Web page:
Normality is relative. It is a norm nurtured by culture. Civilian bahaviour is controlled and reinforced by the police and media. Military culture is out of sight out of mind. Military culture in training and in real warfare inculcates norms based on what works and based on a fundamental instinct for survival. Kill or be killed is a basic premise. In an abnormal context, aka war, military normality cannot be reconciled easily with civilian normality. Debriefing needs to take multiple phasing and case by case based, else post-war trauma becomes lifelong.
Atrocities committed by soldiers are more prevalent than many people recall. The following case also involves a US Army sergeant in Afghanistan.
In 2011: US Soldier Sentenced to Life in Prison for Afghan Atrocities
In November 2011, U.S. Army Staff Sergeant Calvin Gibbs was sentenced by a military panel in the U.S. state of Washington to life in prison for killing Afghan villagers for sport and cutting off their body parts as trophies. The case has raised questions about how the U.S. military handles misconduct.
It started as a probe into the use of hashish in a troubled platoon. What followed were grisly revelations of planned murders of Afghan villagers who had their fingers cut off and kept as trophies.
During the court martial, which spanned two weeks, the panel was shown grisly photos of severed fingers, and a corpse with its teeth pulled out.
Prosecutors argued Staff Sergeant Calvin Gibbs was the ringleader who plotted to kill three Afghan villagers in a remote area of Kandahar province. Witnesses testified that grenades and other weapons were placed next to the dead to make the killings appear to be legitimate combat scenes.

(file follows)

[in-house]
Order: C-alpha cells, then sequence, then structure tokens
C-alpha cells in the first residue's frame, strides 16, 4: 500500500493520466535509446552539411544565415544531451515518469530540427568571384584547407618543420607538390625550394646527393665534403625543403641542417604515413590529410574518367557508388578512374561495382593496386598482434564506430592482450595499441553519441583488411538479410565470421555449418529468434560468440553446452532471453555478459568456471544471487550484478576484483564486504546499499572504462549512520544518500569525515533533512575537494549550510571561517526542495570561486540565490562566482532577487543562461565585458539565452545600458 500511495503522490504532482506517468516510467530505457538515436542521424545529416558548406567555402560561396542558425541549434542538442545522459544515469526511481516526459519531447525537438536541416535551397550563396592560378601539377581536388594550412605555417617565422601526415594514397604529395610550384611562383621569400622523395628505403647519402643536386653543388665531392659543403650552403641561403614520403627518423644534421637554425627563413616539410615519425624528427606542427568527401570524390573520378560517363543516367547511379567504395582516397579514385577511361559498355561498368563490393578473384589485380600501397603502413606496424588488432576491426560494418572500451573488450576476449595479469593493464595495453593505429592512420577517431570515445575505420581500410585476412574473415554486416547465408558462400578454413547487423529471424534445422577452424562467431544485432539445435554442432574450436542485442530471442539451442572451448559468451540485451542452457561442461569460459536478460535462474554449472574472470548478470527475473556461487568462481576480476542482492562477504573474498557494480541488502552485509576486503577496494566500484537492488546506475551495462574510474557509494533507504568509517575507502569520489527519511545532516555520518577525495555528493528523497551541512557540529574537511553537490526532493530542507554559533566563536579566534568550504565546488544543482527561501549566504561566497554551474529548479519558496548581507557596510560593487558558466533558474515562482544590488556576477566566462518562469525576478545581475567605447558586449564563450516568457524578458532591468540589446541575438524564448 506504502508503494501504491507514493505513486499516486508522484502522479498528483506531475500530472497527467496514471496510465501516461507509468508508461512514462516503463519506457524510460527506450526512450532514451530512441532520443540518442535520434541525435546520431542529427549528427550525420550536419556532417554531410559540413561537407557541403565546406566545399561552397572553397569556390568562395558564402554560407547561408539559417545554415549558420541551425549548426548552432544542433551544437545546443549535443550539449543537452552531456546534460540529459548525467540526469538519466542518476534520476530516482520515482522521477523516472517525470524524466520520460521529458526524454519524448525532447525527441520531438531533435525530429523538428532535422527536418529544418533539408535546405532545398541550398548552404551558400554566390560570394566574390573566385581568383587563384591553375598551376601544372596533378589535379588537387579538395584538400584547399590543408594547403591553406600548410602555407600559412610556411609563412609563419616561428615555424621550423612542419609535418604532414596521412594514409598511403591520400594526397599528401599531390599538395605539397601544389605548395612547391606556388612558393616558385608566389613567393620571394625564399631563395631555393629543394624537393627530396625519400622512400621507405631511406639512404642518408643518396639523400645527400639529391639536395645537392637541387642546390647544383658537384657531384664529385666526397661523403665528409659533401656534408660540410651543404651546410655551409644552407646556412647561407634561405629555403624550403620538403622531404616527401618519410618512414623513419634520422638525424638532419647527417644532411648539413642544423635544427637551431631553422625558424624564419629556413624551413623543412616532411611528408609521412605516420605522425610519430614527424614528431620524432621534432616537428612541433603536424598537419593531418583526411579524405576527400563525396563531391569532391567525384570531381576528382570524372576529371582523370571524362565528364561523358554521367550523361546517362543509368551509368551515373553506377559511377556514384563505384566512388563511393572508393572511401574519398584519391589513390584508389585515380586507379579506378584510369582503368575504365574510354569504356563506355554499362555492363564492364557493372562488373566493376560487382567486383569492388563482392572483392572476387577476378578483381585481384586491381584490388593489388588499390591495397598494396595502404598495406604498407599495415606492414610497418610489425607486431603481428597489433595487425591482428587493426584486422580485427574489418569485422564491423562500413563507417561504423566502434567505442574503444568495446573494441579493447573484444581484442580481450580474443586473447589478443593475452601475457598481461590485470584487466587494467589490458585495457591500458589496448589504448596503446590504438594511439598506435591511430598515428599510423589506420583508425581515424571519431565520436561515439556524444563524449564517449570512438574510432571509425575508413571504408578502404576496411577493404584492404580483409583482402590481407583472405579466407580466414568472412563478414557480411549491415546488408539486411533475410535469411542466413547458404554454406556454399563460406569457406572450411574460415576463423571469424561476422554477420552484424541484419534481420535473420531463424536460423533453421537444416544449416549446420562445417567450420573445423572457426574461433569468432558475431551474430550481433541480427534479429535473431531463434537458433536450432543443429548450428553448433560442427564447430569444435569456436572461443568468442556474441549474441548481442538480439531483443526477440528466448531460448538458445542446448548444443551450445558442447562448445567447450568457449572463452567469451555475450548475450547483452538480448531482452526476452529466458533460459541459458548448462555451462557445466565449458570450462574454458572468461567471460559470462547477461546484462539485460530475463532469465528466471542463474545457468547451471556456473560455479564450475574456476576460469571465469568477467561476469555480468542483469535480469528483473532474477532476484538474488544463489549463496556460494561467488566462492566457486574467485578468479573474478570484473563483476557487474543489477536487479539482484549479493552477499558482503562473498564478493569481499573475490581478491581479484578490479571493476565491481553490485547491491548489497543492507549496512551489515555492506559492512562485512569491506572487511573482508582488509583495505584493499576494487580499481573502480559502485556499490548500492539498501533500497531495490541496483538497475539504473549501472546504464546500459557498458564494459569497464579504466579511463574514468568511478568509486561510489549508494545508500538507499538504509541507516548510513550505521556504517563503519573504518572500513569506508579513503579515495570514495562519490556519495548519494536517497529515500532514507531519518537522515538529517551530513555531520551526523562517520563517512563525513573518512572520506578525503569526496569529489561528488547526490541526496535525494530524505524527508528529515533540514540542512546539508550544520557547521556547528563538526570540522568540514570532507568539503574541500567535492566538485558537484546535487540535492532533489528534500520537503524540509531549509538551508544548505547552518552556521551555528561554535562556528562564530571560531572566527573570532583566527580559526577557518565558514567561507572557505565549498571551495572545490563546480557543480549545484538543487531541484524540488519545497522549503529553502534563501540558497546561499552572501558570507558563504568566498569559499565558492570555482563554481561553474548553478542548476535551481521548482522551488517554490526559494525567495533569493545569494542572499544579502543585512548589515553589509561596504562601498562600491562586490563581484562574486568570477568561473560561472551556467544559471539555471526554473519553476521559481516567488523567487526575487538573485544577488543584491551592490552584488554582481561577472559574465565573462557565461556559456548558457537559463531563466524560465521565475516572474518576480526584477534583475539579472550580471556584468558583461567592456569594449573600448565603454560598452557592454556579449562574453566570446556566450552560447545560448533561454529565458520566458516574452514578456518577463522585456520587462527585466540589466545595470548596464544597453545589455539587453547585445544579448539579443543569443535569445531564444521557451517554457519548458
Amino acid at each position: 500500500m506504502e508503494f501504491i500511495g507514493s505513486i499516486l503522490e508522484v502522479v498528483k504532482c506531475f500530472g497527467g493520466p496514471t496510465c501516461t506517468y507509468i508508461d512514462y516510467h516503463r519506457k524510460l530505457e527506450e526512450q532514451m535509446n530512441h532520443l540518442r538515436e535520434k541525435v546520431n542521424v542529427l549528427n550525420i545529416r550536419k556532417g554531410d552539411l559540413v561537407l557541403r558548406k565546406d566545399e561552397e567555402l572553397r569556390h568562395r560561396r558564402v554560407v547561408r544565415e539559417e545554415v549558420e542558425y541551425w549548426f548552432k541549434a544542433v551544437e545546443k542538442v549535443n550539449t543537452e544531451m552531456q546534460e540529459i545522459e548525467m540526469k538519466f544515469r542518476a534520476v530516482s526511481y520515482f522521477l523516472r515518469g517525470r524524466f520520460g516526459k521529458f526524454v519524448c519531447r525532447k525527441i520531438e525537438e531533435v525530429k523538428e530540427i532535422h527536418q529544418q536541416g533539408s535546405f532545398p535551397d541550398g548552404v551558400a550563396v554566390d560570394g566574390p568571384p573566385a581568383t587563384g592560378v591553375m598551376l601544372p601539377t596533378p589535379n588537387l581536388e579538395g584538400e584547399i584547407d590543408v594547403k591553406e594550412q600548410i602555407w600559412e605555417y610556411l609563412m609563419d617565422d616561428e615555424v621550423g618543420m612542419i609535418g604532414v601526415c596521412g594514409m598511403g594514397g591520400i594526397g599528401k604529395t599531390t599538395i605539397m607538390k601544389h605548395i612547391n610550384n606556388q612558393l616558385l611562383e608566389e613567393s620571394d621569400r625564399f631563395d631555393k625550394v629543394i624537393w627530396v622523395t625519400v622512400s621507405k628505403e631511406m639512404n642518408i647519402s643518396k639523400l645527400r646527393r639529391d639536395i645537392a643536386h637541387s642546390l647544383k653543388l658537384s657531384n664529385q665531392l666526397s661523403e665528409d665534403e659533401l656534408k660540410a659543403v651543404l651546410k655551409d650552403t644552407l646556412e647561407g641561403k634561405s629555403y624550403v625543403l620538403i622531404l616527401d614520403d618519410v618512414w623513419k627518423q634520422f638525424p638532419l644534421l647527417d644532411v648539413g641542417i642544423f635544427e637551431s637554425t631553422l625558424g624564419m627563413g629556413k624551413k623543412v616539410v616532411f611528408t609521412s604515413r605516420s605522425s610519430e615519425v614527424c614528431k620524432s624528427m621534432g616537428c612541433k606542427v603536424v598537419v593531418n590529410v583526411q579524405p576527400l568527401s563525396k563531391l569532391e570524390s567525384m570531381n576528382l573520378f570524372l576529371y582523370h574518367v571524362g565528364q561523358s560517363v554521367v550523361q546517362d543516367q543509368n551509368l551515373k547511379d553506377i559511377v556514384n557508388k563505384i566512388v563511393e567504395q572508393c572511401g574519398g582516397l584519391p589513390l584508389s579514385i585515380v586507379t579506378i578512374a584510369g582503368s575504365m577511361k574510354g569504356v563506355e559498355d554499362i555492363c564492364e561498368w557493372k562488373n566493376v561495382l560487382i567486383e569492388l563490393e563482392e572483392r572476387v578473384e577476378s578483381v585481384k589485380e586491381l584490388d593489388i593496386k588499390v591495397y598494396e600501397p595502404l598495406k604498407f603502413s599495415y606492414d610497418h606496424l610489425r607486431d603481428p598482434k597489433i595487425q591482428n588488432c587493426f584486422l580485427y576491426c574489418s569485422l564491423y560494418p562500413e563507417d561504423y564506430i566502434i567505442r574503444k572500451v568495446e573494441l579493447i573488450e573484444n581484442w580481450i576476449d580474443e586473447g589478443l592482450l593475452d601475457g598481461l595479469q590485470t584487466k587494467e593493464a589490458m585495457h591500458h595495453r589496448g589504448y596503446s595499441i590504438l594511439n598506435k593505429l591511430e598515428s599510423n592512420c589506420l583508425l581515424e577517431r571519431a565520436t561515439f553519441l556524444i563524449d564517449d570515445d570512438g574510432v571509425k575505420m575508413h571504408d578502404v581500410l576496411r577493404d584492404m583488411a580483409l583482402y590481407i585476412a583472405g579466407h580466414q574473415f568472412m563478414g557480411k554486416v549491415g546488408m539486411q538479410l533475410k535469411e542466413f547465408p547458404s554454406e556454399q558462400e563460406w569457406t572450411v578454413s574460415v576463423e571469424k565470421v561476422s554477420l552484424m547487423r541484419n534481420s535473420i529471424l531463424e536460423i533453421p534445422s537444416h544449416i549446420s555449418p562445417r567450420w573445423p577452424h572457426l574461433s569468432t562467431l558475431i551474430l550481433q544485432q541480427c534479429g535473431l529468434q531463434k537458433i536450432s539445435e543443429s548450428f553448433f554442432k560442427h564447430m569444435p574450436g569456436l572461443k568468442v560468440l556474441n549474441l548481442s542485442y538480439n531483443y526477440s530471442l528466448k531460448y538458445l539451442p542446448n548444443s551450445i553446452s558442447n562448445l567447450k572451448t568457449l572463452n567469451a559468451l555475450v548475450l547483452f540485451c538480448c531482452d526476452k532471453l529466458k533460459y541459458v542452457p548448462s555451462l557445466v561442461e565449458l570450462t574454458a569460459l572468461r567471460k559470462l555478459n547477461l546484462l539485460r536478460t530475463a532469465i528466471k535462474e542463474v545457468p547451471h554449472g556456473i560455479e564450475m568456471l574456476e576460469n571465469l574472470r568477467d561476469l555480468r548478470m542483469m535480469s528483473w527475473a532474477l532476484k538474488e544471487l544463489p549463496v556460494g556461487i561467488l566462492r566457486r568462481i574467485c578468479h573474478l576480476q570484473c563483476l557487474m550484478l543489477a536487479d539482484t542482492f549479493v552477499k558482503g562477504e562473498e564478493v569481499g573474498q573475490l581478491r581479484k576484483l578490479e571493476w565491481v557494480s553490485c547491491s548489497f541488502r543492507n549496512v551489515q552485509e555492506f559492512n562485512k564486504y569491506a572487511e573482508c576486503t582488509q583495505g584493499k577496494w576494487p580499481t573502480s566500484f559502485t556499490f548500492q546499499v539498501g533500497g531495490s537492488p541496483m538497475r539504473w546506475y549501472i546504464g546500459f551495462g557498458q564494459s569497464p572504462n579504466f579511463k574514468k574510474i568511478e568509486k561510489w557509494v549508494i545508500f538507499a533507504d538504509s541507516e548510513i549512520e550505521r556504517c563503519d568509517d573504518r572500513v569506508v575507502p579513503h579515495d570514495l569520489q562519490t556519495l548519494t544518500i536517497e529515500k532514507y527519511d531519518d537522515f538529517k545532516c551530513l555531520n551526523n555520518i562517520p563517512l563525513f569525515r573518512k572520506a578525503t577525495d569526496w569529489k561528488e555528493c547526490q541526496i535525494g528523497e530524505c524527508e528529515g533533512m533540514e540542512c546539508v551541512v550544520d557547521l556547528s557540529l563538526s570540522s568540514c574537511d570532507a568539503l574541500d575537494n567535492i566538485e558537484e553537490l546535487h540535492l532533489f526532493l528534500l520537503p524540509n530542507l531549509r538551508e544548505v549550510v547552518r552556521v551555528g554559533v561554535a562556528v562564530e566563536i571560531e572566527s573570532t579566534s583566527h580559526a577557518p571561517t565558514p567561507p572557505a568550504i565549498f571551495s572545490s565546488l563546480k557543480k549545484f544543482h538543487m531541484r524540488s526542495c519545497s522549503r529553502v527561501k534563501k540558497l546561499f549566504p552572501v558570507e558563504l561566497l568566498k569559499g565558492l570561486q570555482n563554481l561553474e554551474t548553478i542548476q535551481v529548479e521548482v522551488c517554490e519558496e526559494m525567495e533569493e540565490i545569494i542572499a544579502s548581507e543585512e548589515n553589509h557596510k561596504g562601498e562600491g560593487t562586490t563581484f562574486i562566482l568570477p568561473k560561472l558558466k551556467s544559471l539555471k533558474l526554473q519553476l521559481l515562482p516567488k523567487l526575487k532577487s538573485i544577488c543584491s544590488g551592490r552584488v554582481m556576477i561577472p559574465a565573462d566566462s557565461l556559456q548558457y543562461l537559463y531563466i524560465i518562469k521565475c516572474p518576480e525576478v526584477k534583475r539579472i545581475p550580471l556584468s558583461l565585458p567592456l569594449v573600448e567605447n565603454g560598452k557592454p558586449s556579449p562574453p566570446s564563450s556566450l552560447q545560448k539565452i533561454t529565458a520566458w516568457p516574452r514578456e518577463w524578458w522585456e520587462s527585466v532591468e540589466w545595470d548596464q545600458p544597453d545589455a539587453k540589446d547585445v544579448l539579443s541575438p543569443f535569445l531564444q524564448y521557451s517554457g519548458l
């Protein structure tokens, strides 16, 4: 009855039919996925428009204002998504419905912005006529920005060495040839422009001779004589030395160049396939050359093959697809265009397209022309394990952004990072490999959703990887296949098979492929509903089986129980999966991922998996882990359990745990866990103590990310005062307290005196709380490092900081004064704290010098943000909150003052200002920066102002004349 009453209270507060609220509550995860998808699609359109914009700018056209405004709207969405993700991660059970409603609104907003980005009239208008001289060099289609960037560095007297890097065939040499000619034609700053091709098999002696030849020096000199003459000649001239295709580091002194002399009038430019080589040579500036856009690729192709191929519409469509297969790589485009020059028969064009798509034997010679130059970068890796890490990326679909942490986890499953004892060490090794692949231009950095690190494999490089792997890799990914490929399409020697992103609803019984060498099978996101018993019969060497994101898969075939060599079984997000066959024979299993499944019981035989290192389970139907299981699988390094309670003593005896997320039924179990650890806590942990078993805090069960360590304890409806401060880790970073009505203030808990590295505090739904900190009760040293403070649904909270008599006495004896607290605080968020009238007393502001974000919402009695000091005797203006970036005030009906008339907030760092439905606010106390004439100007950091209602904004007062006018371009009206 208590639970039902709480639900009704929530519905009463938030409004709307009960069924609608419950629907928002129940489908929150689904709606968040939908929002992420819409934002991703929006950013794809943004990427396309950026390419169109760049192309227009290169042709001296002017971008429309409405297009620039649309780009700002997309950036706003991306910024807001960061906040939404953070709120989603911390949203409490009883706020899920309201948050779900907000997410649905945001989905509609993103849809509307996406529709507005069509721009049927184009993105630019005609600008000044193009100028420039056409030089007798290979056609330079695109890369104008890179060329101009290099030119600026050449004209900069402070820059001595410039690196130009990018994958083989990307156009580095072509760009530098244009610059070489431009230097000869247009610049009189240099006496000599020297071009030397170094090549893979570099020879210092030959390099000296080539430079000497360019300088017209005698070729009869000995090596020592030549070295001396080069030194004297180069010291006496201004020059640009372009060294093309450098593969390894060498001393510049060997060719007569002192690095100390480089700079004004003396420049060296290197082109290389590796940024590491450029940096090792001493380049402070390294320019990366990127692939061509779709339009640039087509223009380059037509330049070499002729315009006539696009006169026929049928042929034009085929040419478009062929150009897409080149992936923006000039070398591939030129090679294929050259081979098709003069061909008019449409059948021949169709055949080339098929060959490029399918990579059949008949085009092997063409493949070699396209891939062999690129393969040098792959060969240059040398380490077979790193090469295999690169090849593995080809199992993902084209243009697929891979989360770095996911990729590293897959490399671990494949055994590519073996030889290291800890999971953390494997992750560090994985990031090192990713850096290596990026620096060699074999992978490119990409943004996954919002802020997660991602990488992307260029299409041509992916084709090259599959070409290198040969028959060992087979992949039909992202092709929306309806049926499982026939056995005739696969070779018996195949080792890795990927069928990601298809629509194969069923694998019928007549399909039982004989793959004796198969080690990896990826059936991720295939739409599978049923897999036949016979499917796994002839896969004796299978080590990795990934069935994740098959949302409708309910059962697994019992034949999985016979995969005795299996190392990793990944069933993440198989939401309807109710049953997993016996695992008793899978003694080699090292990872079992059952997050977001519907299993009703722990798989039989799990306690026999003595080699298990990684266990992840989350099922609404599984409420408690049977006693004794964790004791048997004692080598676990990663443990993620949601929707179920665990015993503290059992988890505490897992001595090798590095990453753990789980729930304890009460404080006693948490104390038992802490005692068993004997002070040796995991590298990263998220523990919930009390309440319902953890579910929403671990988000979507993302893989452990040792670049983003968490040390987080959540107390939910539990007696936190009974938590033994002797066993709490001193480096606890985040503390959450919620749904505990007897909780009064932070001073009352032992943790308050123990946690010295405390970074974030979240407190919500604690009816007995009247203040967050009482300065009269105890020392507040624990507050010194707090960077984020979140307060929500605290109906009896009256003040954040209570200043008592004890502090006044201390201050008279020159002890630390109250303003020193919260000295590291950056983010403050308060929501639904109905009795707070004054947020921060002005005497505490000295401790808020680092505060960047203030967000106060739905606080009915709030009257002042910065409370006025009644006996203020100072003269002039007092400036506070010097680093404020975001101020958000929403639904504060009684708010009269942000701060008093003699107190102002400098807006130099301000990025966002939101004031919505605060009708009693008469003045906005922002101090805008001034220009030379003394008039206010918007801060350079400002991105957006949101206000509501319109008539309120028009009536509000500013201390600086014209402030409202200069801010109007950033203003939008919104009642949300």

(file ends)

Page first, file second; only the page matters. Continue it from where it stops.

Gibbs denied killing two of the villagers. A third, he said, had tried to attack him. In testimony, Gibbs said he cut off fingers to keep as trophies much as a hunter would remove and keep the antlers of a deer.
Platoon members testified Gibbs had disdain for Afghans, described them as “prehistoric” and called them savages who did not deserve to be helped. They also said he led a gang beating of one soldier for reporting the use of narcotics in the platoon.
The image of Gibbs as a hateful killer is not one that exists among many in his hometown of Billings in the U.S. state of Montana. Elementary school employee Mary Mattheis knew him as a child. She told VOA she remembers Gibbs as a well-behaved boy who came from a good family, and she now wonders what may have happened.
“He was always well-mannered and always a nice boy and very polite and kind, and I always remember him for that and always liked him, too. I felt quite disturbed that this would be happening. War is an awful thing, so I imagine he’s had his share of what they can do back there, too, in Afghanistan. I imagine he’s seen a lot, too, that’s maybe done things to him,” said Mattheis.